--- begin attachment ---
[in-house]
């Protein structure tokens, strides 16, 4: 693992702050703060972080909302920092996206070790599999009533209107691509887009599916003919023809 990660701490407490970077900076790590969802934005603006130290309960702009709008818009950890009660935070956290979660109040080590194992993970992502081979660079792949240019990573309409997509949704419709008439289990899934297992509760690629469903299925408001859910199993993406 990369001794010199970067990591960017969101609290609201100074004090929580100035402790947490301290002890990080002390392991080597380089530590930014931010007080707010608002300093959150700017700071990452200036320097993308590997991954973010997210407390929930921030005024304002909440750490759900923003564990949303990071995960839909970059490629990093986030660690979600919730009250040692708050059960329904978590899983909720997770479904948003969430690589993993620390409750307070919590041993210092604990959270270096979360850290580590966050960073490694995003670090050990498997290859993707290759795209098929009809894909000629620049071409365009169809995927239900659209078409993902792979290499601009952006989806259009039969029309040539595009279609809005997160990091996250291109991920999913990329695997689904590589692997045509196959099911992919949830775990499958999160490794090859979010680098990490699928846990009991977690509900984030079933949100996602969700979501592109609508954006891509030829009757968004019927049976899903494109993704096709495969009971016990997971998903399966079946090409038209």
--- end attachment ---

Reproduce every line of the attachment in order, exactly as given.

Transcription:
[in-house]
């Protein structure tokens, strides 16, 4: 693992702050703060972080909302920092996206070790599999009533209107691509887009599916003919023809 990660701490407490970077900076790590969802934005603006130290309960702009709008818009950890009660935070956290979660109040080590194992993970992502081979660079792949240019990573309409997509949704419709008439289990899934297992509760690629469903299925408001859910199993993406 990369001794010199970067990591960017969101609290609201100074004090929580100035402790947490301290002890990080002390392991080597380089530590930014931010007080707010608002300093959150700017700071990452200036320097993308590997991954973010997210407390929930921030005024304002909440750490759900923003564990949303990071995960839909970059490629990093986030660690979600919730009250040692708050059960329904978590899983909720997770479904948003969430690589993993620390409750307070919590041993210092604990959270270096979360850290580590966050960073490694995003670090050990498997290859993707290759795209098929009809894909000629620049071409365009169809995927239900659209078409993902792979290499601009952006989806259009039969029309040539595009279609809005997160990091996250291109991920999913990329695997689904590589692997045509196959099911992919949830775990499958999160490794090859979010680098990490699928846990009991977690509900984030079933949100996602969700979501592109609508954006891509030829009757968004019927049976899903494109993704096709495969009971016990997971998903399966079946090409038209």